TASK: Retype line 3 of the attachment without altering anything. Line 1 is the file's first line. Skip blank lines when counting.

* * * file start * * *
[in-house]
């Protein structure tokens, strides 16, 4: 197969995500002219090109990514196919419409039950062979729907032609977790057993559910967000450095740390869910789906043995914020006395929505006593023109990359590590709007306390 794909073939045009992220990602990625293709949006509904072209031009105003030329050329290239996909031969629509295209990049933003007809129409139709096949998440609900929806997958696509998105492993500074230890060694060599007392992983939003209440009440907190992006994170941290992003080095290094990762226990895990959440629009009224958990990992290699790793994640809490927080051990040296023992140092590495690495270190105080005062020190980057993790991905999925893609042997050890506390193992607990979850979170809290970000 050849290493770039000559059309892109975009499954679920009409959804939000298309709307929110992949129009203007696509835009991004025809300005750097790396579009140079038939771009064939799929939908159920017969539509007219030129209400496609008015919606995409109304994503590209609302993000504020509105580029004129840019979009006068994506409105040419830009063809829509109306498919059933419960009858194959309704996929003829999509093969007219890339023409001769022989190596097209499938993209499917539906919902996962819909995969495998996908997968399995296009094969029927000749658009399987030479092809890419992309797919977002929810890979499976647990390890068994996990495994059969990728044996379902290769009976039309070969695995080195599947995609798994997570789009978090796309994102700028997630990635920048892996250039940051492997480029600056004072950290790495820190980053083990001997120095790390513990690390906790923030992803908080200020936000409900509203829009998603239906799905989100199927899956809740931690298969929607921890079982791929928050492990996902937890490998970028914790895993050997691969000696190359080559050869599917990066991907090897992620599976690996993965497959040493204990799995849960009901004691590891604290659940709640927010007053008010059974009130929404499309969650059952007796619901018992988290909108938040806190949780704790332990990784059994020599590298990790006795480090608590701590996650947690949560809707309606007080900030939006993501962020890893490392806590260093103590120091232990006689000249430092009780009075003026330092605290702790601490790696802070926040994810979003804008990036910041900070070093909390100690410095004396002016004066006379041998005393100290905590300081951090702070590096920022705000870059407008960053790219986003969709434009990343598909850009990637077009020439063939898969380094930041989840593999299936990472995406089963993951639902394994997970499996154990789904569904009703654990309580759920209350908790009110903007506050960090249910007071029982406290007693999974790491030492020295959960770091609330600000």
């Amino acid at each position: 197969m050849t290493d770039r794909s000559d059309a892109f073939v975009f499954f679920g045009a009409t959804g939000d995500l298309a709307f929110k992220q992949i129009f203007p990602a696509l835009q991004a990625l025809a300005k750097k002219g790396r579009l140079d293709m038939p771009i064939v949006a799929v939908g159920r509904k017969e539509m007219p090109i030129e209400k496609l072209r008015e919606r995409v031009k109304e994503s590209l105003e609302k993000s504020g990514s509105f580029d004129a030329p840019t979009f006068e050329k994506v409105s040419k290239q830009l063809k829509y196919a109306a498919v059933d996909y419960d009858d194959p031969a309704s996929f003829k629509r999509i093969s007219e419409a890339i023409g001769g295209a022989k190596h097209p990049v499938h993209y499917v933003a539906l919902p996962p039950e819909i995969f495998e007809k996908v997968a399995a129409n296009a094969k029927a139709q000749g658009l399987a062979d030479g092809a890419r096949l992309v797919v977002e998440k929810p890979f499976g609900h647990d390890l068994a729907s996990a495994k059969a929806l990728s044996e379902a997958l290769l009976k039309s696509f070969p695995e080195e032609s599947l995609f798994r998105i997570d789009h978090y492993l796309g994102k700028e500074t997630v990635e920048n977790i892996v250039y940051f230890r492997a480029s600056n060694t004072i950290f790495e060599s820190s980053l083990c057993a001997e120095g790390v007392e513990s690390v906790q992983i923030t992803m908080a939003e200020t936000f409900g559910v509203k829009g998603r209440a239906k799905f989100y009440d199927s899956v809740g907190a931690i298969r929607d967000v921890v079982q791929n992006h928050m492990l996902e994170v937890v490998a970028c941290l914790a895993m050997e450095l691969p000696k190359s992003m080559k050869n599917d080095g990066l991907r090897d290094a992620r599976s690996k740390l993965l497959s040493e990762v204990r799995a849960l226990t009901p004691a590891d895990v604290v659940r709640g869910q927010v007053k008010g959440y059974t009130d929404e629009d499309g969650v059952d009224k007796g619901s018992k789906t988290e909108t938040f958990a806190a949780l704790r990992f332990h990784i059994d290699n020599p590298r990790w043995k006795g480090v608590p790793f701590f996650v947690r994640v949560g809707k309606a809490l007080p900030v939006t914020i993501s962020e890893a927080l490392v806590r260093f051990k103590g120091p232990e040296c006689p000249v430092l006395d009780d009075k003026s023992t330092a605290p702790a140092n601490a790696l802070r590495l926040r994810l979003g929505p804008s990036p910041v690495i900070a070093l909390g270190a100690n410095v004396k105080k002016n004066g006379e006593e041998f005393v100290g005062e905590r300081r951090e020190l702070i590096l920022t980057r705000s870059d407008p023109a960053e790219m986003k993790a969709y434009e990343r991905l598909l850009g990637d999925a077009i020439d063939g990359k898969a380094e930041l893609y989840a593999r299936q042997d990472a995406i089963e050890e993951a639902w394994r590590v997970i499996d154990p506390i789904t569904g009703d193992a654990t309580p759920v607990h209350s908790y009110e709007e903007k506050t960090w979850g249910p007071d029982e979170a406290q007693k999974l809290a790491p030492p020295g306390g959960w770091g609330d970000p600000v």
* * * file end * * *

């Amino acid at each position: 197969m050849t290493d770039r794909s000559d059309a892109f073939v975009f499954f679920g045009a009409t959804g939000d995500l298309a709307f929110k992220q992949i129009f203007p990602a696509l835009q991004a990625l025809a300005k750097k002219g790396r579009l140079d293709m038939p771009i064939v949006a799929v939908g159920r509904k017969e539509m007219p090109i030129e209400k496609l072209r008015e919606r995409v031009k109304e994503s590209l105003e609302k993000s504020g990514s509105f580029d004129a030329p840019t979009f006068e050329k994506v409105s040419k290239q830009l063809k829509y196919a109306a498919v059933d996909y419960d009858d194959p031969a309704s996929f003829k629509r999509i093969s007219e419409a890339i023409g001769g295209a022989k190596h097209p990049v499938h993209y499917v933003a539906l919902p996962p039950e819909i995969f495998e007809k996908v997968a399995a129409n296009a094969k029927a139709q000749g658009l399987a062979d030479g092809a890419r096949l992309v797919v977002e998440k929810p890979f499976g609900h647990d390890l068994a729907s996990a495994k059969a929806l990728s044996e379902a997958l290769l009976k039309s696509f070969p695995e080195e032609s599947l995609f798994r998105i997570d789009h978090y492993l796309g994102k700028e500074t997630v990635e920048n977790i892996v250039y940051f230890r492997a480029s600056n060694t004072i950290f790495e060599s820190s980053l083990c057993a001997e120095g790390v007392e513990s690390v906790q992983i923030t992803m908080a939003e200020t936000f409900g559910v509203k829009g998603r209440a239906k799905f989100y009440d199927s899956v809740g907190a931690i298969r929607d967000v921890v079982q791929n992006h928050m492990l996902e994170v937890v490998a970028c941290l914790a895993m050997e450095l691969p000696k190359s992003m080559k050869n599917d080095g990066l991907r090897d290094a992620r599976s690996k740390l993965l497959s040493e990762v204990r799995a849960l226990t009901p004691a590891d895990v604290v659940r709640g869910q927010v007053k008010g959440y059974t009130d929404e629009d499309g969650v059952d009224k007796g619901s018992k789906t988290e909108t938040f958990a806190a949780l704790r990992f332990h990784i059994d290699n020599p590298r990790w043995k006795g480090v608590p790793f701590f996650v947690r994640v949560g809707k309606a809490l007080p900030v939006t914020i993501s962020e890893a927080l490392v806590r260093f051990k103590g120091p232990e040296c006689p000249v430092l006395d009780d009075k003026s023992t330092a605290p702790a140092n601490a790696l802070r590495l926040r994810l979003g929505p804008s990036p910041v690495i900070a070093l909390g270190a100690n410095v004396k105080k002016n004066g006379e006593e041998f005393v100290g005062e905590r300081r951090e020190l702070i590096l920022t980057r705000s870059d407008p023109a960053e790219m986003k993790a969709y434009e990343r991905l598909l850009g990637d999925a077009i020439d063939g990359k898969a380094e930041l893609y989840a593999r299936q042997d990472a995406i089963e050890e993951a639902w394994r590590v997970i499996d154990p506390i789904t569904g009703d193992a654990t309580p759920v607990h209350s908790y009110e709007e903007k506050t960090w979850g249910p007071d029982e979170a406290q007693k999974l809290a790491p030492p020295g306390g959960w770091g609330d970000p600000v």